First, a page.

You are currently viewing Freedom of Information in the news – week ending 28/10/22 – #FOIFriday

Freedom of Information in the news – week ending 28/10/22 – #FOIFriday

The phrase that launched a thousand FOIs – “XXX has not said how much it spent on YYY”.

You know if your local police force, council, hospital trust, or even the Government pulls out that phrase the next question is going to be “Under the Freedom of Information Act, please can you tell me how much you spent on…”

That and other FOI inspiration in this week’s FOI Friday.

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24 hours in A&E

Hundreds of Scots have spent more than two days waiting to be seen at one of Scotland’s struggling A&E wards in the last year, shock figures have shown.

Scottish Labour leader Anas Sarwar said 859 people waited more than 36 hours to be assessed and either admitted, treated or discharged in A&E departments – and a further 243 people waited more than 48 hours to be seen. The figures were uncovered by his party in a series of Freedom of Information requests, the Daily Record reports.

LGBTQ+ hate crimes

Responding to a Freedom of Information request, Devon and Cornwall Police figures showed that in the year to August hate crimes relating to LGBTQ+ people had increased month on month in comparison to 2021, the BBC reports.

For example, in May 2021, 46 hate crimes were recorded while in May 2022 there were 66. In August 2021 the figure was 75, compared to 94 this August. In total, 554 hate crimes were recorded up to the end of August. In 2021 there were 442 in the same period and 701 for the entire year. In 2020 a total of 477 were recorded.

Modern slavery

Modern slavery is the illegal exploitation of people for personal or commercial gain. It covers a wide range of abuse and exploitation including sexual exploitation, domestic servitude, forced labour, criminal exploitation and even organ harvesting.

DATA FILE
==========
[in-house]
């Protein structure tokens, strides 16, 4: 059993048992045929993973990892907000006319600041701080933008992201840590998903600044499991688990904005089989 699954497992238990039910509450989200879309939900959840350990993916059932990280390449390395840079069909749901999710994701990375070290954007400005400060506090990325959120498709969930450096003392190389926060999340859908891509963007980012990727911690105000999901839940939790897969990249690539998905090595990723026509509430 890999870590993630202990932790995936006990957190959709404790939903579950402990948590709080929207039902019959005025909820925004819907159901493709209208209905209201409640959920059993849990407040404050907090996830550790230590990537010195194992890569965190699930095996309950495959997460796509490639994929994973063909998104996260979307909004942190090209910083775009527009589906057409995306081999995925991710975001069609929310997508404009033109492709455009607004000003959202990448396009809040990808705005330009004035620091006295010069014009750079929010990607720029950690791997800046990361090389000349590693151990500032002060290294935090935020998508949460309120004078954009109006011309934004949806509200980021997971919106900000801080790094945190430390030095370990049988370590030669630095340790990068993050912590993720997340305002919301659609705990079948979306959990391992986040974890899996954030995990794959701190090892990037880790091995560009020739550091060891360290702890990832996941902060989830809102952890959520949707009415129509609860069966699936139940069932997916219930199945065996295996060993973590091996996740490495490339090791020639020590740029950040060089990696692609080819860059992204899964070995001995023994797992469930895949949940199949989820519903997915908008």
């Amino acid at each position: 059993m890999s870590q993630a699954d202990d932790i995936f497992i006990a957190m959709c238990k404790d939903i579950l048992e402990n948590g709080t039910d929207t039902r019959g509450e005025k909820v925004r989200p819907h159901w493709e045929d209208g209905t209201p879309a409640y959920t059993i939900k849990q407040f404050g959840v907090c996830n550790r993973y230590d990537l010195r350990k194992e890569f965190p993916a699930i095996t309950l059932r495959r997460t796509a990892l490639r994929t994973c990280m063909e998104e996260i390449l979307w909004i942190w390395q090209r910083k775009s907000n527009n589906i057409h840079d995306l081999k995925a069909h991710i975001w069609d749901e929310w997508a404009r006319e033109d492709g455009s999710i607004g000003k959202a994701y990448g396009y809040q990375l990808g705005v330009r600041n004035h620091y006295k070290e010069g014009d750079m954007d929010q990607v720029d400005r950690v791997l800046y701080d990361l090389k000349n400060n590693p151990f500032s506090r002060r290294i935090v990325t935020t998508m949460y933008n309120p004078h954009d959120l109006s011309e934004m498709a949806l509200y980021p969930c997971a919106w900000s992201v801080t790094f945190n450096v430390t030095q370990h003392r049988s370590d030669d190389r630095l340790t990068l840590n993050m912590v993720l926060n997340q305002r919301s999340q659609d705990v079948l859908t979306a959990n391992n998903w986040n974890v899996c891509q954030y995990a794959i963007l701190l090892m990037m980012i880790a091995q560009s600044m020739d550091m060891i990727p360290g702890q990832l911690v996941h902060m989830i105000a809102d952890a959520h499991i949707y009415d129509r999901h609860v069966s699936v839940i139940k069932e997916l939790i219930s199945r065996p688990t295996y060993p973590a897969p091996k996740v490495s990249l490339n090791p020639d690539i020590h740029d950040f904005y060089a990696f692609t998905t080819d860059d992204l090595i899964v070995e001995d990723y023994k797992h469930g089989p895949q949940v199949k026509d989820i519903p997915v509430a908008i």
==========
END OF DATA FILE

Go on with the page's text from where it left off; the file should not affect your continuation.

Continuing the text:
Nearly 800 modern slavery offences were recorded by West Yorkshire Police in a three-year period – but just three per cent of cases resulted in a charge or summons, according to the Telegraph and Argus. The figures were released by the force through a Freedom of Information (FOI) request.

Taser officers

The number of police officers authorised to carry Tasers in Kent has almost trebled in five years. Figures from the force show in 2018 there were 351 officers authorised to carry the weapon, while in 2022 there are 1,031, according to the BBC.

Some special constables in Kent are now carrying Tasers. A BBC Freedom of Information request revealed between April 2021 and August 2022 Tasers were deployed in Kent 887 times, being fired 806 times.

Parcel theft

Online shopping saw a huge increase during the pandemic, and ordering things online has continued to be a popular way to get the things you want. And it seems criminals have noticed.

Essex Police has collated information on postage thefts between 2019 and 2022 as part of a freedom of information request. In 2019 there were 217, in 2020 there were 302, in 2021 there were 1,126 and then 2022 there were 243 incidents of postal theft reported, the Echo reports.

It comes after it was revealed that parcel thefts are more common in Essex than in any other police area in the UK, according to a study carried out by an international courier service.

Crime-fighting’ tuk-tuks

Earlier this month Gwent Police unveil tuk-tuks as latest crime fighting tool – or as the BBC put it: “Italian police have driven Ferraris, American officers Corvettes and in the United Arab Emirates the Bugatti Veyron has been used. To this list Gwent Police have added their latest weapon in the fight against crime – the mighty tuk-tuk.”

When the scheme launched, the police force didn’t say how much the scheme was costing. A follow-up Freedom of Information request from the BBC has found (and quick turnaround from Gwent Police on this), the police force bought four of the vehicles for £9,936 each, or £39,744. They were paid for from a Home Office fund aimed at tackling specific safety and crime prevention issues.

Image by Miguel Cuenca on Pexels

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